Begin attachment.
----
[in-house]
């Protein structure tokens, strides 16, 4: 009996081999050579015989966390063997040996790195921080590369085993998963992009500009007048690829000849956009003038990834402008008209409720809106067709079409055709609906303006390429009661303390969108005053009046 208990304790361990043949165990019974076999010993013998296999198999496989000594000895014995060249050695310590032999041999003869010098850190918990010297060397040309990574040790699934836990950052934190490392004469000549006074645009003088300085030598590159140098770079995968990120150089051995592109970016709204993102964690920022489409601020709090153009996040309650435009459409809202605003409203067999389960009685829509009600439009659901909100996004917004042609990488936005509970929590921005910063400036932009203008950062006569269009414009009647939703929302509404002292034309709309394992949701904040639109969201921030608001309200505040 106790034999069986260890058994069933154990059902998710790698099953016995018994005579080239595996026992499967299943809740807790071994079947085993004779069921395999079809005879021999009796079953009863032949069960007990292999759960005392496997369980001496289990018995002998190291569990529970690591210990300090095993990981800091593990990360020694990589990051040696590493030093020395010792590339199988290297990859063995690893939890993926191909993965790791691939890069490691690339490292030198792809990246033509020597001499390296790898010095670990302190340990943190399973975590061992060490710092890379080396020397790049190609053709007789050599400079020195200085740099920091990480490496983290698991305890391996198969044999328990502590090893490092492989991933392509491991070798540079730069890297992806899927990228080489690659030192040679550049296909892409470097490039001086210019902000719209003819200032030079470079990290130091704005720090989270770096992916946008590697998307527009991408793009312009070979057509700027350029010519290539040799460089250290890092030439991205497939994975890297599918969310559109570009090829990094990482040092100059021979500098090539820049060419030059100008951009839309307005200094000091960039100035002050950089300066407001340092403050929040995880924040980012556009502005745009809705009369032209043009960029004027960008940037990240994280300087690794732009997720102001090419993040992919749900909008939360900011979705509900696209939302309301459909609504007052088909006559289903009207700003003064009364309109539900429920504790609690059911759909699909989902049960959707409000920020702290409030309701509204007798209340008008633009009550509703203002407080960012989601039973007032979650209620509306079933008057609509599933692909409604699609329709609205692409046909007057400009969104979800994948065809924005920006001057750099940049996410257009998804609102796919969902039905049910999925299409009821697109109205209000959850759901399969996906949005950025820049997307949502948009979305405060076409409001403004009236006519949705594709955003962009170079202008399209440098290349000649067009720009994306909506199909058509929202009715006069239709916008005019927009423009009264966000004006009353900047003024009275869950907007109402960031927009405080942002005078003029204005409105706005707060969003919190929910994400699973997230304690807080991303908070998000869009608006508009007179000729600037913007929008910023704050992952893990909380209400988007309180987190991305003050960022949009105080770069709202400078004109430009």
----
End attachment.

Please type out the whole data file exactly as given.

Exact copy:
[in-house]
């Protein structure tokens, strides 16, 4: 009996081999050579015989966390063997040996790195921080590369085993998963992009500009007048690829000849956009003038990834402008008209409720809106067709079409055709609906303006390429009661303390969108005053009046 208990304790361990043949165990019974076999010993013998296999198999496989000594000895014995060249050695310590032999041999003869010098850190918990010297060397040309990574040790699934836990950052934190490392004469000549006074645009003088300085030598590159140098770079995968990120150089051995592109970016709204993102964690920022489409601020709090153009996040309650435009459409809202605003409203067999389960009685829509009600439009659901909100996004917004042609990488936005509970929590921005910063400036932009203008950062006569269009414009009647939703929302509404002292034309709309394992949701904040639109969201921030608001309200505040 106790034999069986260890058994069933154990059902998710790698099953016995018994005579080239595996026992499967299943809740807790071994079947085993004779069921395999079809005879021999009796079953009863032949069960007990292999759960005392496997369980001496289990018995002998190291569990529970690591210990300090095993990981800091593990990360020694990589990051040696590493030093020395010792590339199988290297990859063995690893939890993926191909993965790791691939890069490691690339490292030198792809990246033509020597001499390296790898010095670990302190340990943190399973975590061992060490710092890379080396020397790049190609053709007789050599400079020195200085740099920091990480490496983290698991305890391996198969044999328990502590090893490092492989991933392509491991070798540079730069890297992806899927990228080489690659030192040679550049296909892409470097490039001086210019902000719209003819200032030079470079990290130091704005720090989270770096992916946008590697998307527009991408793009312009070979057509700027350029010519290539040799460089250290890092030439991205497939994975890297599918969310559109570009090829990094990482040092100059021979500098090539820049060419030059100008951009839309307005200094000091960039100035002050950089300066407001340092403050929040995880924040980012556009502005745009809705009369032209043009960029004027960008940037990240994280300087690794732009997720102001090419993040992919749900909008939360900011979705509900696209939302309301459909609504007052088909006559289903009207700003003064009364309109539900429920504790609690059911759909699909989902049960959707409000920020702290409030309701509204007798209340008008633009009550509703203002407080960012989601039973007032979650209620509306079933008057609509599933692909409604699609329709609205692409046909007057400009969104979800994948065809924005920006001057750099940049996410257009998804609102796919969902039905049910999925299409009821697109109205209000959850759901399969996906949005950025820049997307949502948009979305405060076409409001403004009236006519949705594709955003962009170079202008399209440098290349000649067009720009994306909506199909058509929202009715006069239709916008005019927009423009009264966000004006009353900047003024009275869950907007109402960031927009405080942002005078003029204005409105706005707060969003919190929910994400699973997230304690807080991303908070998000869009608006508009007179000729600037913007929008910023704050992952893990909380209400988007309180987190991305003050960022949009105080770069709202400078004109430009």